Byline: Taylor Hill
NEWPORT BEACH — At a Nov. 28 special meeting, the Newport Beach City Council decided to hold off on its proposal for substantial increases to residential pier fees in Newport Harbor.
More than 900 homeowners with private docks in the harbor would be affected by the move, and many of them showed up at the meeting to voice their opposition. The proposed changes would increase their $100 annual fee to a $.52 a square foot charge that would leave residential dock owners paying anywhere from a $400 to $3,000 per year.
As the meeting began, tensions were high. A group of homeowners opposed to the increases, called Stop the Dock Tax, has been urging boaters and waterfront homeowners to boycott the upcoming Newport Beach Christmas Boat Parade to protest the new fees.
“The money we use to decorate our homes will have to be used to pay the new tax,” wrote the group’s chairman, Bob McCaffrey, in a release.
But before the council meeting’s public comment period began, Councilman Mike Henn, who has headed the committee looking at fees and charges throughout the harbor, said a vote on the issue would be delayed at least until the council’s Dec. 10 regular meeting.
Following the decision to delay, public comments were heard, with nearly every speaker voicing opposition to the fee increase. Issues raised by the speakers included the city’s proposed dock insurance requirements, appraisal methods for determining the “fair market” rent rate of the docks, and discrepancies with how the square footage charge would be assessed on each dock.
One of the most contentious issues was the city’s plan to have homeowners obtain insurance on their private docks that would indemnify and hold harmless the city — a stretch that both City Manager Dave Kiff and city council members agreed went too far.
The council will also be looking at exactly how much dock and water area the city should charge for, now that the fee will be based on a per-square-foot rate. The original proposal included all gangway and dock space leading up to the property line, and it included a 10-foot-square radius of water area around the docks.
The revised plan outlined by Kiff during the meeting would round the corners of the 10-foot radius around the docks, and it would eliminate charging for unusable water area on the back side of docks.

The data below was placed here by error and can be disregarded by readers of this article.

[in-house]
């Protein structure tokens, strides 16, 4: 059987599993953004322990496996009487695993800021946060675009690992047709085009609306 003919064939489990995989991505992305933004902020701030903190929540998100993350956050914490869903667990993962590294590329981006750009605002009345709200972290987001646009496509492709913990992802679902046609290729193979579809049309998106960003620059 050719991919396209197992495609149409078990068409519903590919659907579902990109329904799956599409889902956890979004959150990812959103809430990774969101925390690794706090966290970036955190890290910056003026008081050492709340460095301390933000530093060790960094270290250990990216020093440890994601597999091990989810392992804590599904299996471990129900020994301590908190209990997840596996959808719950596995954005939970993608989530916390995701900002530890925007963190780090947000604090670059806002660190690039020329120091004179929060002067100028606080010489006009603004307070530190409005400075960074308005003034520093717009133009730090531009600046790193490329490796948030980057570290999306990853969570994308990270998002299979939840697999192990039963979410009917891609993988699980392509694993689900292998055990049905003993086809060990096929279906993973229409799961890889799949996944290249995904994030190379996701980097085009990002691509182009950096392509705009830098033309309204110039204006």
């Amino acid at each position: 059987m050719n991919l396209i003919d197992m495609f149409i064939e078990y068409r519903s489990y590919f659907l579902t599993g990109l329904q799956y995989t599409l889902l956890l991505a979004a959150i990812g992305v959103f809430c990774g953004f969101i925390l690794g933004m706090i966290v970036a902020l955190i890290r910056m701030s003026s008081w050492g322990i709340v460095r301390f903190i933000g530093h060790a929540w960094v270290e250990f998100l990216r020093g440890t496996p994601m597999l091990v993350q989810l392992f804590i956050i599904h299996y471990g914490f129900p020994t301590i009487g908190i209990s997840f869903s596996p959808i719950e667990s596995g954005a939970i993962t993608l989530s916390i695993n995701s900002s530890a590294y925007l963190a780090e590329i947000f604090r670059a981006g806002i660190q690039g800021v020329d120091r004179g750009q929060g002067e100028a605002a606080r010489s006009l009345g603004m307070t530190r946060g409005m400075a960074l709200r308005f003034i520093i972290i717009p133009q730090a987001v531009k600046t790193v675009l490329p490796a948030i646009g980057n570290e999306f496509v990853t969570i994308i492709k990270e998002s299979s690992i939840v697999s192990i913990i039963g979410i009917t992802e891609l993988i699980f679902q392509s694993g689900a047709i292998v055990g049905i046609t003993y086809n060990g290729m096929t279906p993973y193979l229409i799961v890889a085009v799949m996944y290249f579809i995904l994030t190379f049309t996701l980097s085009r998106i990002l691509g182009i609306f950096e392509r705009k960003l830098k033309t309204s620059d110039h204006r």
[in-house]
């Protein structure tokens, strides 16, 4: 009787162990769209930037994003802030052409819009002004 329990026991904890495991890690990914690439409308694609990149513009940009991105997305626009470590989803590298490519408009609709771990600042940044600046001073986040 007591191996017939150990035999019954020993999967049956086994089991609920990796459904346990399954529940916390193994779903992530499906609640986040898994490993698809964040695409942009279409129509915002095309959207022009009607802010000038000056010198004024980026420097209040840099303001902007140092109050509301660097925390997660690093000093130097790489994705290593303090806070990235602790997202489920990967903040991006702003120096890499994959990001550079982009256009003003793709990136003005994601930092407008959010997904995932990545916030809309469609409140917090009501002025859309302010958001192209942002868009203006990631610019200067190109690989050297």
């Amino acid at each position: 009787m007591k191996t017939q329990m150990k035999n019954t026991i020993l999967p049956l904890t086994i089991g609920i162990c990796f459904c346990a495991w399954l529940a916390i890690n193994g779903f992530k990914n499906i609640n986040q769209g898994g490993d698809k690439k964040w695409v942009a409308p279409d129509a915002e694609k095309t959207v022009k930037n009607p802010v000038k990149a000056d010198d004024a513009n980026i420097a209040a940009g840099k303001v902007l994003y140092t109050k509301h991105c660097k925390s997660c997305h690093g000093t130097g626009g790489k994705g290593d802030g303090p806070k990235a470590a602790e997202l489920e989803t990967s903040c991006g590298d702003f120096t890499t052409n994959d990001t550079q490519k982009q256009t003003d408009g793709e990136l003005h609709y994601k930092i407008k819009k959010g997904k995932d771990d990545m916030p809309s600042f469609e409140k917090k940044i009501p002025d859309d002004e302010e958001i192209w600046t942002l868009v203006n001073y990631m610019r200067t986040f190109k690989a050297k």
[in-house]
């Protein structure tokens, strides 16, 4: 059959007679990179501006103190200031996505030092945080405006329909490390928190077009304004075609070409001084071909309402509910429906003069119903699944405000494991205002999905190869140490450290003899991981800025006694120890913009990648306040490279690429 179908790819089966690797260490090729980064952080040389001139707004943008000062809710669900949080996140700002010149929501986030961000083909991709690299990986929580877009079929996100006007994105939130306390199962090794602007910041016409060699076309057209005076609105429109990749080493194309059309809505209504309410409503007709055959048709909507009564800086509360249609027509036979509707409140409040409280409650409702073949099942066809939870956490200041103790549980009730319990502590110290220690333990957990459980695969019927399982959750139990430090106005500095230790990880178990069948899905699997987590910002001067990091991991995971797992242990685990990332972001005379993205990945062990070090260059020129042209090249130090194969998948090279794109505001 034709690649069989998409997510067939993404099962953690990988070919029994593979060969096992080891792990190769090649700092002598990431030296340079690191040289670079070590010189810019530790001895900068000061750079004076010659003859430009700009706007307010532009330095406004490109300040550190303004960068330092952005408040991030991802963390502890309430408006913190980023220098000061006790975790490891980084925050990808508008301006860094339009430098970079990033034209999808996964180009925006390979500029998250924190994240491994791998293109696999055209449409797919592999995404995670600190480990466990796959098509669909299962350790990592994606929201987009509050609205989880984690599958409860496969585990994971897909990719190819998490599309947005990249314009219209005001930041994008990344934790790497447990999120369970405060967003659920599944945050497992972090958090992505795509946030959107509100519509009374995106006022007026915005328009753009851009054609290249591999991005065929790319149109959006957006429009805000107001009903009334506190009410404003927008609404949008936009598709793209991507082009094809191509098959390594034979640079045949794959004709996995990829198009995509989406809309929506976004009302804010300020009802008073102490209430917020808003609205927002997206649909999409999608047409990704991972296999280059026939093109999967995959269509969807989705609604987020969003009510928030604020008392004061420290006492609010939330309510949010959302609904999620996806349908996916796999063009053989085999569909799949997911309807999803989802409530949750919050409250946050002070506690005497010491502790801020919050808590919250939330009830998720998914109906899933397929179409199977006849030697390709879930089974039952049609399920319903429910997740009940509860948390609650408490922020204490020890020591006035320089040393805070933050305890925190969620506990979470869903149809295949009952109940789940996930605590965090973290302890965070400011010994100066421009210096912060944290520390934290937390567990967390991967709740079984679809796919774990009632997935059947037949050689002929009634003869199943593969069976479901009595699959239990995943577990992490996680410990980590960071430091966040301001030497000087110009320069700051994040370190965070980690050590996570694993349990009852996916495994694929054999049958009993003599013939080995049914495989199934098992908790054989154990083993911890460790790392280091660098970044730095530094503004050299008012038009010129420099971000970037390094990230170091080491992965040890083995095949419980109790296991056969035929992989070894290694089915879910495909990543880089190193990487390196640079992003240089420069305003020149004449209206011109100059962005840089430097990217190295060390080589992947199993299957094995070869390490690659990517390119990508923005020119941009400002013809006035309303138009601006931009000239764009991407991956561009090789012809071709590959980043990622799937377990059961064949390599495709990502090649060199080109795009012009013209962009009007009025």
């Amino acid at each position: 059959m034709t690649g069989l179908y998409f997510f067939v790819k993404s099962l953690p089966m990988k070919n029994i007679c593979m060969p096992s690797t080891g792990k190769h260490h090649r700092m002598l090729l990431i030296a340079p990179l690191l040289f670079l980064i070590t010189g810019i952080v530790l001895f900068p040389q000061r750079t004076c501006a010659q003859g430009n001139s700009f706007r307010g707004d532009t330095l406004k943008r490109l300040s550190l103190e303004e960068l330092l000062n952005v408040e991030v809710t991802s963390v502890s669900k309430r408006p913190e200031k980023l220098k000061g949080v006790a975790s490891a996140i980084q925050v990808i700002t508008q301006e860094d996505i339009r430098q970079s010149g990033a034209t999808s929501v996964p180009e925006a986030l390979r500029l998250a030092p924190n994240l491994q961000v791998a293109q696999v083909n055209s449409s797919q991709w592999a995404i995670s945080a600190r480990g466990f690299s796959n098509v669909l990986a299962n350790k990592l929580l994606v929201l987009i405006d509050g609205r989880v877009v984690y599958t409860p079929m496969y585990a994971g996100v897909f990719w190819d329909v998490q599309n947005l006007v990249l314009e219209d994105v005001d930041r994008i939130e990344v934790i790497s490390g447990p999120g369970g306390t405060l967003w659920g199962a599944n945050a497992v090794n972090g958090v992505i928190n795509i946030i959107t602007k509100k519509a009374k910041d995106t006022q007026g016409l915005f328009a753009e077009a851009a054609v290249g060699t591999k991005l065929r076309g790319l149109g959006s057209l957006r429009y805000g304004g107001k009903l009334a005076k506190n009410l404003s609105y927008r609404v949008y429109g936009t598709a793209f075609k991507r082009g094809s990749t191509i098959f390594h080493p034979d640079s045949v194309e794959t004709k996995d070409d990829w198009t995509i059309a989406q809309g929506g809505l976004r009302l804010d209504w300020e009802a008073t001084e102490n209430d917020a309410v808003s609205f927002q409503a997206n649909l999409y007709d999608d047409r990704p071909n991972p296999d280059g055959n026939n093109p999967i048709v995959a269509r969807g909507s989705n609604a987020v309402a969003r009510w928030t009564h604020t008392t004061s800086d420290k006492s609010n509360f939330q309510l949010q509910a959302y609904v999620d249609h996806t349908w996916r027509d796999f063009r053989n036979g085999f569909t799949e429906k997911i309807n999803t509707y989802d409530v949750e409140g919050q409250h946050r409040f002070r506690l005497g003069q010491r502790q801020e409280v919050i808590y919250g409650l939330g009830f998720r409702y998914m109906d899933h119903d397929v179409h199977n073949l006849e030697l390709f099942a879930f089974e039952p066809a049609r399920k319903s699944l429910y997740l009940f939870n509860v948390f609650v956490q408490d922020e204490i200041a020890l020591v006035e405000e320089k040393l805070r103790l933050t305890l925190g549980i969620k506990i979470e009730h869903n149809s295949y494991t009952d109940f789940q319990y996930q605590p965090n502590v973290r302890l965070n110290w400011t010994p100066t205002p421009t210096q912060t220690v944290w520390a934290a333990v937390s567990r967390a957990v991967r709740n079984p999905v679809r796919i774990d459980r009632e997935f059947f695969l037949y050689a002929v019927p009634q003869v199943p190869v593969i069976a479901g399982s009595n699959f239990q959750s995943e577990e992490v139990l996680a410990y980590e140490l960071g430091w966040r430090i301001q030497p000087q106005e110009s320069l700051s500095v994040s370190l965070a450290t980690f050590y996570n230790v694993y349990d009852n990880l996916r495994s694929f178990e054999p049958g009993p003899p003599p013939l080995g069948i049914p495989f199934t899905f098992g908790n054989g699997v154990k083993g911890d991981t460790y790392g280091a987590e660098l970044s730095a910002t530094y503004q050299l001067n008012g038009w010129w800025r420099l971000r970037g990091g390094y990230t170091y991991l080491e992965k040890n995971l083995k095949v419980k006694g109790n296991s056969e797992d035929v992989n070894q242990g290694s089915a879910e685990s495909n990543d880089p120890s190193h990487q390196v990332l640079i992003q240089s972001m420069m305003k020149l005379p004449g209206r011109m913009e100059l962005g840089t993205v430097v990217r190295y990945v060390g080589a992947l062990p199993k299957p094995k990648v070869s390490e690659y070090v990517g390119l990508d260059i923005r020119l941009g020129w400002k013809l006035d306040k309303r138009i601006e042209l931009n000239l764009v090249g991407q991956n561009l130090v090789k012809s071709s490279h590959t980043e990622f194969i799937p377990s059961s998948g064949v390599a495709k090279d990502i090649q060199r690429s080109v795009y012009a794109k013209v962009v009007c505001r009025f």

Future changes to insurance and liability requirements won’t be discussed until January, but city council and city staff members appeared in agreement that they had overreached on the “indemnify” clause — which homeowners protested would mean steep increases to their insurance policies, if they could even find an insurance carrier to provide for such a measure.
With the city council set to readdress the dock fee hikes at the Dec. 10 meeting, the issue’s effect on the upcoming 104-year-old Christmas boat parade, planned for Dec. 19-23, remains to be seen.
Christine Thagard, representing the Newport Beach Dock Owners’ Association, urged homeowners and boaters to withdraw from the parade, and to turn out their lights during that weekend, to send a message to the city in solidarity against the fee raises.
“When you rush to judgment, when you push things through, bad decisions are made,” Thagard told the council. “With due diligence, I think we can come up with something that works for everyone.”
While more than 30 residents spoke out against the fee hikes at the special meeting, only a few said they would be participating in the boycott — and Commodore’s Club member Tom Johnson condemned the boycott.
“Boycotting the parade doesn’t hurt anyone up there, (motioning to the city council members), but it will hurt the harbor’s businesses,” Johnson said.
Dave Beek, owner of Island Marine Fuel on Balboa Island and chairman of this year’s Christmas Boat Parade, said the plan to turn the lights out on the harbor’s biggest tradition was a mistake.
“You can’t muddy up the parade with politics,” said Beek, who has been involved with the parade as a part of the Commodore’s Club for the past 10 years.
While the city has residential pier fees currently in its sights, Beek said he has been hit by the mooring fee increases voted on in 2010 that raised the moorage rates for his boat, and the commercial dock increases approved earlier this month that will hit his marine fuel business.
“From bus boys, to valet parkers, to boat captains, everybody has a great week because of the parade,” Beek said. “And, after having my fees raised, never in my wildest dreams would I think to endanger another entity in the harbor because of a hardship that I’m going to face.”
So far, the parade appears unaffected by the potential boycott, and Beek said he actually received a few new entries from boaters, once they heard about the potential of a boycott. Last year, more than 70 boats participated in the parade, but parade organizers are hoping to reach more than 100 for this year’s event.